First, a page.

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Now that the Los Angeles Unified School District and campuses throughout California are starting to resume in-person instruction, a lot of children will also resume walking and bicycling to class. As Spectrum News 1 noted, this presents a potential risk for student safety, given that many drivers have been taking advantage of less-traveled roadways and speeding.
That’s why a new bill going before the California legislature’s transportation committee is hoping to make a difference. SB 735 would allow speed safety cameras near schools to slow drivers’ speeds in an effort to increase the safety of children, pedestrians, and cyclists — the most vulnerable road users in Los Angeles, like in much of the state.
A well-known safety hazard, speeding contributes to 26% of all traffic fatalities, according to the National Highway Traffic Safety Administration. In California, 893 pedestrians were killed on state roadways and 14,000 were injured in 2018.
State Sen. Susan Rubio, who introduced the bill in Feb., reportedly said: “I’ve heard from so many families that lost loved ones in collisions, so this is really something that I think we need to move forward.” Rubio, who was a public school teacher for 17 years before being elected to the California State Senate in 2018, said SB 735 was inspired by her earliest days as a teacher when part of her job was taking care of morning traffic around the school. She said she saw many near collisions, which vividly stayed with her.
Safe Kids Worldwide, a nonprofit research and legislative advocacy group, reported a 13% increase in pedestrian deaths for 12- to 19-year-olds since 2013. Lawmakers have said the areas around schools are vulnerable to traffic deaths and injuries because of the high number of children, pedestrians, and vehicles in the same area at the same time.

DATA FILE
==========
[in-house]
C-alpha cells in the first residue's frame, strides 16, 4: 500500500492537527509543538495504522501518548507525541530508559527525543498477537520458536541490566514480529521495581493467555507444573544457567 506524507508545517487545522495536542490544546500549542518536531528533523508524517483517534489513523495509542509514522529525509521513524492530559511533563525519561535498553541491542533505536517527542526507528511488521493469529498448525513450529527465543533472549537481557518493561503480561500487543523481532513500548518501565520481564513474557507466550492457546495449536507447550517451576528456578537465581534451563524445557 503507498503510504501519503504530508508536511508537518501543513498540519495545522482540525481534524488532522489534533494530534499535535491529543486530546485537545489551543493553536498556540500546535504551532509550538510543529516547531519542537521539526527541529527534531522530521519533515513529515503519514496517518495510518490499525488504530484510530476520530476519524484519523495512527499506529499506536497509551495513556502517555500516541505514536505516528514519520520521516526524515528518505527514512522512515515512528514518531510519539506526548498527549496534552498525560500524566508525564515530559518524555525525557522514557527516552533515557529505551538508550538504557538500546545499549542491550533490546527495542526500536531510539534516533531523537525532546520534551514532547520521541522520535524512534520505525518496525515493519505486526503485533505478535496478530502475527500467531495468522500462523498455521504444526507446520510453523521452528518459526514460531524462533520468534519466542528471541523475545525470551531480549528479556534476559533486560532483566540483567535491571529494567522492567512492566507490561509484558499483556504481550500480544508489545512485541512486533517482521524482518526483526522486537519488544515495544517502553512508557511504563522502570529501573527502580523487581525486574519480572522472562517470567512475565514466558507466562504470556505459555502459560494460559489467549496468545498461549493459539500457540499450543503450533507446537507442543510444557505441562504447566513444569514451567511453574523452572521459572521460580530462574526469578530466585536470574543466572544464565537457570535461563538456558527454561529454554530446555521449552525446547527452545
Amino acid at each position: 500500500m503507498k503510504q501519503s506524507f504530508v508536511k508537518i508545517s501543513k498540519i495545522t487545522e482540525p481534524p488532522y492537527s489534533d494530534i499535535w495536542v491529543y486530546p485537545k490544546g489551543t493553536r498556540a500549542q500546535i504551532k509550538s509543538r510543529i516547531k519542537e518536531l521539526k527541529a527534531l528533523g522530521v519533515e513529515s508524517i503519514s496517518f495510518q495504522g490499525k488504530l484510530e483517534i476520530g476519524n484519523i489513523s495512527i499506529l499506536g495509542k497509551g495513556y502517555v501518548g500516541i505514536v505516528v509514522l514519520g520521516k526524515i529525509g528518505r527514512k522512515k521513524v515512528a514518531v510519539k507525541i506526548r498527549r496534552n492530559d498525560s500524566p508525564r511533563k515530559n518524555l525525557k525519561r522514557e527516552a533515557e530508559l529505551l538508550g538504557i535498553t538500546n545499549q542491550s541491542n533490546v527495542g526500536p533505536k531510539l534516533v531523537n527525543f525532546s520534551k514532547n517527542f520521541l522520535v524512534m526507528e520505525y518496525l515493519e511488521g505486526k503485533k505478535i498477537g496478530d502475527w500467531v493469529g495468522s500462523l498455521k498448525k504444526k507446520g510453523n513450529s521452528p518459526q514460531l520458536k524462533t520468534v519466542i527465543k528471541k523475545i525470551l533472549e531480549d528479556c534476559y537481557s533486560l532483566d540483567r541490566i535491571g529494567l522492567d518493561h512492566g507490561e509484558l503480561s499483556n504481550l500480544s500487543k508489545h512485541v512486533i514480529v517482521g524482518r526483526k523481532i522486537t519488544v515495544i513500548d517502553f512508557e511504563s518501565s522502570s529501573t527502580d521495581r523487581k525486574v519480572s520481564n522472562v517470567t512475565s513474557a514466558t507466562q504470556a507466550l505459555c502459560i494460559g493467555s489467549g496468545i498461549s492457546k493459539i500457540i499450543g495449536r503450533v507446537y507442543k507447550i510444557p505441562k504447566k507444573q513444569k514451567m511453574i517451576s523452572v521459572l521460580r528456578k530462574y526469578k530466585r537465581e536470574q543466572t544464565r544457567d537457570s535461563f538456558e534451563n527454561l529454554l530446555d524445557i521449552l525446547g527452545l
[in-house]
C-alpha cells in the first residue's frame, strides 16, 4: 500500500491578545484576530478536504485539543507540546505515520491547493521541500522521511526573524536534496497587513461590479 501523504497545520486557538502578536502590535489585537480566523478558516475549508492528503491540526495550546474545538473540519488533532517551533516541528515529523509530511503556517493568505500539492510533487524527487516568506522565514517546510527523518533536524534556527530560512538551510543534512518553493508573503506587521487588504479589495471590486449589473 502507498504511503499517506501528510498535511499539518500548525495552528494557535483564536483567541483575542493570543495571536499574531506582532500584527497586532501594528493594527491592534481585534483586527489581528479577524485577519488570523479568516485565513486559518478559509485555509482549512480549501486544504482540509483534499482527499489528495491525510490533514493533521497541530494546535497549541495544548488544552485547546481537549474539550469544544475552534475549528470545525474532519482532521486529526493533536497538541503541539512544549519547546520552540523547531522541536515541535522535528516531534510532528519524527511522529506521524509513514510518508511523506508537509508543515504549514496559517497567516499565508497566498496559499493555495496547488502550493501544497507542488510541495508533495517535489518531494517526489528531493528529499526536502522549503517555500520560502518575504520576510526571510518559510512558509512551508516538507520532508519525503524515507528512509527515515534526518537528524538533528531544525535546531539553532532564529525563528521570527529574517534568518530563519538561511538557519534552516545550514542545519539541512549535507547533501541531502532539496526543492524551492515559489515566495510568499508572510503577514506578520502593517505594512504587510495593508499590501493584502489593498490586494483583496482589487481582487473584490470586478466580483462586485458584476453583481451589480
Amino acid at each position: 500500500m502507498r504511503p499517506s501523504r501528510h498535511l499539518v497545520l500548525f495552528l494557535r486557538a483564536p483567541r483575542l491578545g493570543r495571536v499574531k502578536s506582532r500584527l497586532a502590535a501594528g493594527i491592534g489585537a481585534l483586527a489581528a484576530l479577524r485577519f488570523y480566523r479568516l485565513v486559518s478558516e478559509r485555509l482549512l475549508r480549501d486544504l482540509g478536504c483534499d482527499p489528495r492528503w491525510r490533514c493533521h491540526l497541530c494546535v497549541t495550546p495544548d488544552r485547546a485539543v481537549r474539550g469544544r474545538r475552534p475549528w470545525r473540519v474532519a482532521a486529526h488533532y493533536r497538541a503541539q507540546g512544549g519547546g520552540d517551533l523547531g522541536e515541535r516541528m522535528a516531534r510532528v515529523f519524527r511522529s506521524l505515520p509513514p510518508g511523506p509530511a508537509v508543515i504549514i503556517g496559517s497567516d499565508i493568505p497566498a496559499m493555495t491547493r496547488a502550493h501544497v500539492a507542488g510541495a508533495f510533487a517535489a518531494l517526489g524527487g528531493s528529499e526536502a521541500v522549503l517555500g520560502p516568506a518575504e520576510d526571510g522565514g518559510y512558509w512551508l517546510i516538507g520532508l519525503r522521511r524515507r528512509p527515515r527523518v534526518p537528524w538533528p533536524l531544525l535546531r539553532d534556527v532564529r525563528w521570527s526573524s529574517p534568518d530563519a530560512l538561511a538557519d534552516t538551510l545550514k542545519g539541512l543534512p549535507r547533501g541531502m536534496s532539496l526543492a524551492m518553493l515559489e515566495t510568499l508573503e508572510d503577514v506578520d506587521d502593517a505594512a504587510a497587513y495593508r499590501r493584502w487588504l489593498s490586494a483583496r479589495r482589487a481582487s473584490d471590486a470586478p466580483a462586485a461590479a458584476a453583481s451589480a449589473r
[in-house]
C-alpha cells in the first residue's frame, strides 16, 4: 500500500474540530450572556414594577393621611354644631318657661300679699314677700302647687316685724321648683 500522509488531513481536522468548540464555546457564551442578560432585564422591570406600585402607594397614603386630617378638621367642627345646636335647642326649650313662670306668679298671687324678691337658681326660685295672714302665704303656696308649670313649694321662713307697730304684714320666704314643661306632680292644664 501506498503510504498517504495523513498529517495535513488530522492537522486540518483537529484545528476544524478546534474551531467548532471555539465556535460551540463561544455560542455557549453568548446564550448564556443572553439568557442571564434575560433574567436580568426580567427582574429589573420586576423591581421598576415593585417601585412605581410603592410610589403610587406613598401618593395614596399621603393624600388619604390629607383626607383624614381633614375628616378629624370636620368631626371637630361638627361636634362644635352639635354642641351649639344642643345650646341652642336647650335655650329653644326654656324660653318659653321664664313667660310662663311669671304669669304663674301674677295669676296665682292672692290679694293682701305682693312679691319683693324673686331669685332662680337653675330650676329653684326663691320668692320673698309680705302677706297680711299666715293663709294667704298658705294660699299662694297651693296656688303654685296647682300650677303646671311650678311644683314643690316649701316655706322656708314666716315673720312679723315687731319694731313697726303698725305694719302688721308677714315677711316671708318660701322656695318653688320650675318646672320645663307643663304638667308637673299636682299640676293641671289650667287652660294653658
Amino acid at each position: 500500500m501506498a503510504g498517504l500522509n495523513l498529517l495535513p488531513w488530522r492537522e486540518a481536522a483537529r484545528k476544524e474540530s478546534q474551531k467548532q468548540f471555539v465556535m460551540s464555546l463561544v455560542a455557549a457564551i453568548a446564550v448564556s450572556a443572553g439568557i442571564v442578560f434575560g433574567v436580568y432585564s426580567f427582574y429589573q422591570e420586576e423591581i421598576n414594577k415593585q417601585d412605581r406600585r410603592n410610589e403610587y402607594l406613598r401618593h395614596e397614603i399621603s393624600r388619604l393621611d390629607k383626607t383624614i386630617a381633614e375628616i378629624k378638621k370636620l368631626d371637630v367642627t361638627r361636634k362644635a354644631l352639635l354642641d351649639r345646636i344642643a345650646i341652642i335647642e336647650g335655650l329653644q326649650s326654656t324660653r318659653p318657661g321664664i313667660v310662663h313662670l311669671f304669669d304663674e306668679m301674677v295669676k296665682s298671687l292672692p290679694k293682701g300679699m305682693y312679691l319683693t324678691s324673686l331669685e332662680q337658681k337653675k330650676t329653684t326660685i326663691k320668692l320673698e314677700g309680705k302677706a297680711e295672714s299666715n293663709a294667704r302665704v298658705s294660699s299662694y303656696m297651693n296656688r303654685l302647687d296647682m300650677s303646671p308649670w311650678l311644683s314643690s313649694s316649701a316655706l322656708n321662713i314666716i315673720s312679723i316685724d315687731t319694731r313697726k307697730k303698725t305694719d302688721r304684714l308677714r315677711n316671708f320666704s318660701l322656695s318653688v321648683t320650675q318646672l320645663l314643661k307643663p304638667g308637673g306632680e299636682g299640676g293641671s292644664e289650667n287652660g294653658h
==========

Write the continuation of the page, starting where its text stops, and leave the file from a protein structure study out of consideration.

Under California Vehicle Code Section 22352, speed limits in school zones are 25 miles per hour while the grounds are being used, but studies have shown that two-thirds of drivers exceed the posted speed limit in a school zone during the 30-minute period before and after school.
In Oct. 2019, a pre-schooler named Alessa Fajardo was killed by a driver in Koreatown while crossing with the light in a crosswalk, holding her mother’s hand. The intersection where she died is within a project zone that’s slated for safety improvements through LADOT’s Safe Routes to School (SRTS) program. Alessa died on her way to school.
The woman who killed Alessa, Indira Marrero, was not arrested. Police at the time said she cooperated with the investigation and was allowed to leave the scene unscathed. She was eventually charged with vehicular manslaughter without gross negligence and driving without a license, both misdemeanors. Marrero didn’t end up showing up for her arraignment in Nov. of last year, and a warrant was issued for her arrest. As of Jan. 2021, she had not been arrested.
SB 735 seeks to slow speeds in school zones with the use of speed safety cameras. These would only be allowed in school zones during school hours and for sports and other activities taking place in a school setting, according to Rubio. Funds raised for any citations issued as a result of the speed safety cameras would go “back to education in terms of street safety.” In addition, there are equity provisions so low-income violators could pay a reduced amount or defer payments or perform community service in lieu of a fine.
SB 735 requires that speed safety cameras only be used to enforce speeding violations and will be set up to solely scan license plates. Facial recognition software is not allowed, hence it will not scan faces. SB 735 also requires that all captured photos and video be stored only as long as necessary for the enforcement of the violation.
Speed safety cameras have been proved effective in other cities where, unlike California, they’re allowed. Sen. Rubio said that speeding in school zones was reduced 63% in New York City and almost 50% in Seattle after speed safety cameras were introduced.